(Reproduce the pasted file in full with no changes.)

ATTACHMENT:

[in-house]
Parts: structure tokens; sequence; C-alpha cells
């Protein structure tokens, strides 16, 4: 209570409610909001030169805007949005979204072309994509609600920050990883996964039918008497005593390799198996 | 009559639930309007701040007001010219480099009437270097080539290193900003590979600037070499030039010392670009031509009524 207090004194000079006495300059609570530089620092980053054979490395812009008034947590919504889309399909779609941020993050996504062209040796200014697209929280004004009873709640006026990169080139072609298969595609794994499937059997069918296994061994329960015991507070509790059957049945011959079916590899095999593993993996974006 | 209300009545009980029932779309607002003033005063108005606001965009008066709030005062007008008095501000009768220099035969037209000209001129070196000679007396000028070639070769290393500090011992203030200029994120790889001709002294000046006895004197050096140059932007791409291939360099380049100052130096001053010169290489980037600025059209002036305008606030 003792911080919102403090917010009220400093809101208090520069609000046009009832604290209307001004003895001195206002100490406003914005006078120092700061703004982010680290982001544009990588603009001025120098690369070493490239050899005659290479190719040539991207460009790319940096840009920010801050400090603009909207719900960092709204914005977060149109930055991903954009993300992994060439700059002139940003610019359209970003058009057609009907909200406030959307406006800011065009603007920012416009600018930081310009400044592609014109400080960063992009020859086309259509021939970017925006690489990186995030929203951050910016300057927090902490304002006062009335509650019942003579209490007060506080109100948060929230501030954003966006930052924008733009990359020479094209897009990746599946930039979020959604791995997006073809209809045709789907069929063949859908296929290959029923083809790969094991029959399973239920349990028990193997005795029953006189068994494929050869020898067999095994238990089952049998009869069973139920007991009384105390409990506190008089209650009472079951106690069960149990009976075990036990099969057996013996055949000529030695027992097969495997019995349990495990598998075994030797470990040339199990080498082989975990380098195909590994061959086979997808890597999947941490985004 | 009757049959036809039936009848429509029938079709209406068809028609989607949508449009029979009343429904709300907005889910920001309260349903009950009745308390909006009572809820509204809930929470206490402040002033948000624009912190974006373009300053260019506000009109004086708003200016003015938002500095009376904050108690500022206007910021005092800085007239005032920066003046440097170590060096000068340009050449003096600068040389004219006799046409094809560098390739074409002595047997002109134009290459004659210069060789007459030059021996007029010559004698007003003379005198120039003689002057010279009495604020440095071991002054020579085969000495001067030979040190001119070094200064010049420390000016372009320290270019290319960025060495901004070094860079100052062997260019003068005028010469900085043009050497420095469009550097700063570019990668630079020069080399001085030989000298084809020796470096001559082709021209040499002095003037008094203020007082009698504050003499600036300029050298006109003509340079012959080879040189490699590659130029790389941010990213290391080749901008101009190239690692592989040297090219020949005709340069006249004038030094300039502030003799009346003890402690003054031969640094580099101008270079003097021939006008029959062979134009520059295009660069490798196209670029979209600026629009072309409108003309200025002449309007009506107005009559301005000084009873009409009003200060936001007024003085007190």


[in-house]
Parts: structure tokens; sequence; C-alpha cells
């Protein structure tokens, strides 16, 4: 209570409610909001030169805007949005979204072309994509609600920050990883996964039918008497005593390799198996 | 009559639930309007701040007001010219480099009437270097080539290193900003590979600037070499030039010392670009031509009524 207090004194000079006495300059609570530089620092980053054979490395812009008034947590919504889309399909779609941020993050996504062209040796200014697209929280004004009873709640006026990169080139072609298969595609794994499937059997069918296994061994329960015991507070509790059957049945011959079916590899095999593993993996974006 | 209300009545009980029932779309607002003033005063108005606001965009008066709030005062007008008095501000009768220099035969037209000209001129070196000679007396000028070639070769290393500090011992203030200029994120790889001709002294000046006895004197050096140059932007791409291939360099380049100052130096001053010169290489980037600025059209002036305008606030 003792911080919102403090917010009220400093809101208090520069609000046009009832604290209307001004003895001195206002100490406003914005006078120092700061703004982010680290982001544009990588603009001025120098690369070493490239050899005659290479190719040539991207460009790319940096840009920010801050400090603009909207719900960092709204914005977060149109930055991903954009993300992994060439700059002139940003610019359209970003058009057609009907909200406030959307406006800011065009603007920012416009600018930081310009400044592609014109400080960063992009020859086309259509021939970017925006690489990186995030929203951050910016300057927090902490304002006062009335509650019942003579209490007060506080109100948060929230501030954003966006930052924008733009990359020479094209897009990746599946930039979020959604791995997006073809209809045709789907069929063949859908296929290959029923083809790969094991029959399973239920349990028990193997005795029953006189068994494929050869020898067999095994238990089952049998009869069973139920007991009384105390409990506190008089209650009472079951106690069960149990009976075990036990099969057996013996055949000529030695027992097969495997019995349990495990598998075994030797470990040339199990080498082989975990380098195909590994061959086979997808890597999947941490985004 | 009757049959036809039936009848429509029938079709209406068809028609989607949508449009029979009343429904709300907005889910920001309260349903009950009745308390909006009572809820509204809930929470206490402040002033948000624009912190974006373009300053260019506000009109004086708003200016003015938002500095009376904050108690500022206007910021005092800085007239005032920066003046440097170590060096000068340009050449003096600068040389004219006799046409094809560098390739074409002595047997002109134009290459004659210069060789007459030059021996007029010559004698007003003379005198120039003689002057010279009495604020440095071991002054020579085969000495001067030979040190001119070094200064010049420390000016372009320290270019290319960025060495901004070094860079100052062997260019003068005028010469900085043009050497420095469009550097700063570019990668630079020069080399001085030989000298084809020796470096001559082709021209040499002095003037008094203020007082009698504050003499600036300029050298006109003509340079012959080879040189490699590659130029790389941010990213290391080749901008101009190239690692592989040297090219020949005709340069006249004038030094300039502030003799009346003890402690003054031969640094580099101008270079003097021939006008029959062979134009520059295009660069490798196209670029979209600026629009072309409108003309200025002449309007009506107005009559301005000084009873009409009003200060936001007024003085007190």